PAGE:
Remember, all investments carry risk, even a cautious bear (investor) can lose money.
‘Ah, this one is just right!’
Baby Bear’s porridge is not too hot or too cold. He is somewhere between his parents – he likes to take some risks with temperature, but not so much that he’ll have to wait too long to eat it!
Baby Bear is a fairly balanced investor. He is comfortable taking some risk, but not as much as his mother. He’s happy with some ups and downs, but doesn’t want to see anything too aggressive or too low.
Asset allocation is how your money is invested – how much of it is in a certain geographical region, a certain type of investment (equities, bonds, cash), that sort of thing. Diversification is about spreading your money across the different regions and types of investment, essentially not putting all your eggs in one basket – or porridge in one bowl.
Even the riskiest portfolios ensure they have diversified assets. Look at the portfolio of a successful investor and the chances are you’ll find a wide range of asset classes, from shares all the way to cash. This helps your portfolio cope in the volatile world of investments – if one area you’re invested in does poorly, your portfolio should manage because it’s invested elsewhere too.
Asset allocation can have a massive impact on your returns, so it’s important to get it right.
You can find out more about both of these here.
Well, the bottom line is that investment risk is a personal choice – just like the temperature of porridge, but there are three things you should take into account when thinking about it.
Do you enjoy taking risks like Mummy Bear or do you prefer erring on the side of caution like Dad? What are your goals, how much money do you want to get out of investing? (Psst, remember, all investments can go down as well as up and you can get back less than you originally invested.)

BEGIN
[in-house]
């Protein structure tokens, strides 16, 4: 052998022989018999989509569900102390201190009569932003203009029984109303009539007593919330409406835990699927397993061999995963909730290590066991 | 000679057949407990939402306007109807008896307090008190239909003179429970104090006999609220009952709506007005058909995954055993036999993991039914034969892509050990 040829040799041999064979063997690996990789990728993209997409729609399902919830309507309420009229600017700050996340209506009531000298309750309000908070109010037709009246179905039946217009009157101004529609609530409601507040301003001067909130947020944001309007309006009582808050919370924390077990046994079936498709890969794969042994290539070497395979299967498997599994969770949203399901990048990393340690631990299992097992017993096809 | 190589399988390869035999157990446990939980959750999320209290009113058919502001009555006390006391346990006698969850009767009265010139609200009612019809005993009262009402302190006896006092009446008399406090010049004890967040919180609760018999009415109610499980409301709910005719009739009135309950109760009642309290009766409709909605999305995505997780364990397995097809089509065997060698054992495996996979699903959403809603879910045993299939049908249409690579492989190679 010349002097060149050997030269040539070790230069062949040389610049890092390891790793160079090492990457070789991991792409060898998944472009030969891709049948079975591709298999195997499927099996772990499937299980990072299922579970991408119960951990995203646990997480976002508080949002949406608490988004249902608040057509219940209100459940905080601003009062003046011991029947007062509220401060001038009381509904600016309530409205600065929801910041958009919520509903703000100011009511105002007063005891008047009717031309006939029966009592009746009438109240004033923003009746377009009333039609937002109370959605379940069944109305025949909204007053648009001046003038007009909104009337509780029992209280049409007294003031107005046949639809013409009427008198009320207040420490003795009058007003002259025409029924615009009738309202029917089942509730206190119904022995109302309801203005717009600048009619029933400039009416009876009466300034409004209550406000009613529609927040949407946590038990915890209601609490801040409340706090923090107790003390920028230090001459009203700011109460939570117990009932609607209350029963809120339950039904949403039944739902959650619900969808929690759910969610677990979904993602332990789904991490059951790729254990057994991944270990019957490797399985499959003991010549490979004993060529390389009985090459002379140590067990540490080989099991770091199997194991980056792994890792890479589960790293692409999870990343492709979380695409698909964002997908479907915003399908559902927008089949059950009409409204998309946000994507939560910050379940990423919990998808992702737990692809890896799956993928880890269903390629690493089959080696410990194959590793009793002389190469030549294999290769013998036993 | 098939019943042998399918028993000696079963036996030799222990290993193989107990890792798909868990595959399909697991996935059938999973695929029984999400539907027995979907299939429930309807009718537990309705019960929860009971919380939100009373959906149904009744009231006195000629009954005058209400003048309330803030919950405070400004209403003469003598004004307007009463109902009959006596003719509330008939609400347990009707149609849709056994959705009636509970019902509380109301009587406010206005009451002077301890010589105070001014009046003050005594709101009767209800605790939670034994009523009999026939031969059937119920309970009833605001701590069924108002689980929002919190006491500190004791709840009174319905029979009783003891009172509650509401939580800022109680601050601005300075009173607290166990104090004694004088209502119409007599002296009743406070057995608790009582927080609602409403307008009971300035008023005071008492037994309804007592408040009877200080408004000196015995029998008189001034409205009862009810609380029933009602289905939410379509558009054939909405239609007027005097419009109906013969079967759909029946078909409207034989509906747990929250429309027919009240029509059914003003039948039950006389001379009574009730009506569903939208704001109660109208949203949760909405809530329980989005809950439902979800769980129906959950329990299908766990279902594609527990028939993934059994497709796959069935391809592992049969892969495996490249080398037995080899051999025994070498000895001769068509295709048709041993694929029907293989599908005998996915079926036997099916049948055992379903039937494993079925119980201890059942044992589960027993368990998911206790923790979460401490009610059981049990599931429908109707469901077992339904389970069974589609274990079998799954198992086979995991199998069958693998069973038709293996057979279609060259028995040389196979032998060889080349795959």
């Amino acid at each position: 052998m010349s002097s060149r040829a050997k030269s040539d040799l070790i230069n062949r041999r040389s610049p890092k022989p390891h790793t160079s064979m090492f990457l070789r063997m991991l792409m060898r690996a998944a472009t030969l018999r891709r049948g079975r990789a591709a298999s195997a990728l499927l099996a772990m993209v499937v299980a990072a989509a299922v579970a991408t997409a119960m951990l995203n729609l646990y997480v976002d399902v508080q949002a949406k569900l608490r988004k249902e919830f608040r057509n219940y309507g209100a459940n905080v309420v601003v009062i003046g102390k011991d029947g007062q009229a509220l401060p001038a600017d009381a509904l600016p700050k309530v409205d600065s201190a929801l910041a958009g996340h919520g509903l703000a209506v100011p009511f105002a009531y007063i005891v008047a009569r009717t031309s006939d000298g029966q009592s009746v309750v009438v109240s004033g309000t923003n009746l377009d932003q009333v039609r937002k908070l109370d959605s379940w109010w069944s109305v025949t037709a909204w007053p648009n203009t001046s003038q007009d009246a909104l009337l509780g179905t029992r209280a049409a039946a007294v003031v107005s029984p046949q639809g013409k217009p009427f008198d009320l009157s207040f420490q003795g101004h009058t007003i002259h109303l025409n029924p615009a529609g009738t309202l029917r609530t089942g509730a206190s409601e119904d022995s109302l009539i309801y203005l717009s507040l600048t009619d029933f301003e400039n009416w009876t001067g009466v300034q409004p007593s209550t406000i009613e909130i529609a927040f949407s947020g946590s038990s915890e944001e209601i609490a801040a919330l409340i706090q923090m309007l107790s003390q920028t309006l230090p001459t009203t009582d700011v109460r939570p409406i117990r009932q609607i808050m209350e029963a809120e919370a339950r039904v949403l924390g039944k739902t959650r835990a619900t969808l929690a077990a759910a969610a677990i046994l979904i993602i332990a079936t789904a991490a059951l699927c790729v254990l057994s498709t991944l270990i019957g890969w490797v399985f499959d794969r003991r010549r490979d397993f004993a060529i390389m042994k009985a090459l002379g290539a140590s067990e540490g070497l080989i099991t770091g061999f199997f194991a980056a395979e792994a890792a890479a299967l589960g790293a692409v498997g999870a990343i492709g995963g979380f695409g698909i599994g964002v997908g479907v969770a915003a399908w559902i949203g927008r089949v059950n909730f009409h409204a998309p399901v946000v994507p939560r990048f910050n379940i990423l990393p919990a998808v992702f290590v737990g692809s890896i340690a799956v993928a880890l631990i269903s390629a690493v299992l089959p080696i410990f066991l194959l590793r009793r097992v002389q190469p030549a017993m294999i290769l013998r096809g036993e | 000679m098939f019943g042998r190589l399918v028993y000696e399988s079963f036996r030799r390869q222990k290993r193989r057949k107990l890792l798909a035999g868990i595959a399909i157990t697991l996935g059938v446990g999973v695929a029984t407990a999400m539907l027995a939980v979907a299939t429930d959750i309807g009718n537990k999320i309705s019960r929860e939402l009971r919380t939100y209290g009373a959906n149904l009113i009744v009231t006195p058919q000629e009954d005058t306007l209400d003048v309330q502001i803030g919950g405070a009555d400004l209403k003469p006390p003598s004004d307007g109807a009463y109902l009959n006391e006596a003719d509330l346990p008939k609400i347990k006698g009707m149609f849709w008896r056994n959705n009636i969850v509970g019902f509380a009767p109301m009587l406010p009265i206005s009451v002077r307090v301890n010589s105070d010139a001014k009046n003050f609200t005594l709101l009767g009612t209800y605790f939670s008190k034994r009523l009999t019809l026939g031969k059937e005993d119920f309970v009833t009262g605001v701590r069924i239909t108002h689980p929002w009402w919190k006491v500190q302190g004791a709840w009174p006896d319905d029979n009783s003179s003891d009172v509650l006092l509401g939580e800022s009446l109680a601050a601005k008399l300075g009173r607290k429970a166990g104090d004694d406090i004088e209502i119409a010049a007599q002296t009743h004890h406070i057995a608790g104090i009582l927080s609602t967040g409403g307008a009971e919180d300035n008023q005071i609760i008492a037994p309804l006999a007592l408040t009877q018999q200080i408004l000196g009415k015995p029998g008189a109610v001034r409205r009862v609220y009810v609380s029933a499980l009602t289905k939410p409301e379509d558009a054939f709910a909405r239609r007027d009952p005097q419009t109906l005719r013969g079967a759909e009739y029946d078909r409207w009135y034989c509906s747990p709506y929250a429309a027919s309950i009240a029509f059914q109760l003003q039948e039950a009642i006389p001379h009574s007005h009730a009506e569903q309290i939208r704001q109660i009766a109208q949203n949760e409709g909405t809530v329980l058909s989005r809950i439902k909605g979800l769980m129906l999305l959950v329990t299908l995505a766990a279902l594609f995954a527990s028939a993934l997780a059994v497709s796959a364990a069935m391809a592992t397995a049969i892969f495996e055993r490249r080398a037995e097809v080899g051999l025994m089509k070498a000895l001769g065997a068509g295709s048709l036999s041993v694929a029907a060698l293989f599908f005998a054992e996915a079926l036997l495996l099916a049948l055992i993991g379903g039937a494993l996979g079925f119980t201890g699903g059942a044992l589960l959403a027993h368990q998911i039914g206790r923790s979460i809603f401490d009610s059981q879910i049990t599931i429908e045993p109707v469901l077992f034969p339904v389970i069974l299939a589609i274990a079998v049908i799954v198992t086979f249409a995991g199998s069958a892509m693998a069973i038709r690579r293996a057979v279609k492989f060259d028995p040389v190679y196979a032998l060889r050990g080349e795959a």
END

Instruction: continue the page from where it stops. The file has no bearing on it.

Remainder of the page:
If you have a long term horizon, you can usually afford to take more risks than if you want to pull out in three years, say (though we usually suggest always trying to have at least five years for investing so that any investment can try to weather stock market storms).
If you just don’t like the idea of taking much risk at all and it will keep you awake into the early hours despite any monetary goals or time horizons, then it is often not worth it.
This wildly unhelpful statement is completely accurate. Taking too much risk could jeopardise your portfolio, but taking too little or no risk can limit your potential returns, particularly with interest rates so low. What is a good level of risk (temperature of porridge, firmness of bed, etc.) for you, might be way too low or high for someone else. It all depends on your goals, feelings and whether you need to take risks to get where you want to be – it’s different for everyone.
The bottom line is that you need to make sure you can ‘bear’ it…
If you’re not sure about your appetite for risk (or porridge), we can help. Our friendly telephone team are here to help and you can see if you need any more help from a professional afterwards. Call us on 020 7189 9999 or email email@example.com.